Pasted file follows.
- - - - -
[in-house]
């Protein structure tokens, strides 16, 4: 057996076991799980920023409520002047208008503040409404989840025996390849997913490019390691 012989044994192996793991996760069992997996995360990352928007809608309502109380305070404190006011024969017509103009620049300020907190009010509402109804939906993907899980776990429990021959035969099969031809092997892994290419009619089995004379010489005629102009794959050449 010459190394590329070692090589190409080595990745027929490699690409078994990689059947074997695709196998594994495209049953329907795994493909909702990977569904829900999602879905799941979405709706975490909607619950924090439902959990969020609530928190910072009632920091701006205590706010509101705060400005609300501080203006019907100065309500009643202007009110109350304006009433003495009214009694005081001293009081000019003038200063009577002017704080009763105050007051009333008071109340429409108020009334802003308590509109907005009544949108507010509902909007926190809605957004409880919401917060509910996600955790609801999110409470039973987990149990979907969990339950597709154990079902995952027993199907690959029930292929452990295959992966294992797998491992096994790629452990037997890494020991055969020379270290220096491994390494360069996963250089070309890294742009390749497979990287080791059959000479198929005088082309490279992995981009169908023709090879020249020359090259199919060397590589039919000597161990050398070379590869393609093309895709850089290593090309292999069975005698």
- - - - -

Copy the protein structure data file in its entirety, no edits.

[in-house]
């Protein structure tokens, strides 16, 4: 057996076991799980920023409520002047208008503040409404989840025996390849997913490019390691 012989044994192996793991996760069992997996995360990352928007809608309502109380305070404190006011024969017509103009620049300020907190009010509402109804939906993907899980776990429990021959035969099969031809092997892994290419009619089995004379010489005629102009794959050449 010459190394590329070692090589190409080595990745027929490699690409078994990689059947074997695709196998594994495209049953329907795994493909909702990977569904829900999602879905799941979405709706975490909607619950924090439902959990969020609530928190910072009632920091701006205590706010509101705060400005609300501080203006019907100065309500009643202007009110109350304006009433003495009214009694005081001293009081000019003038200063009577002017704080009763105050007051009333008071109340429409108020009334802003308590509109907005009544949108507010509902909007926190809605957004409880919401917060509910996600955790609801999110409470039973987990149990979907969990339950597709154990079902995952027993199907690959029930292929452990295959992966294992797998491992096994790629452990037997890494020991055969020379270290220096491994390494360069996963250089070309890294742009390749497979990287080791059959000479198929005088082309490279992995981009169908023709090879020249020359090259199919060397590589039919000597161990050398070379590869393609093309895709850089290593090309292999069975005698």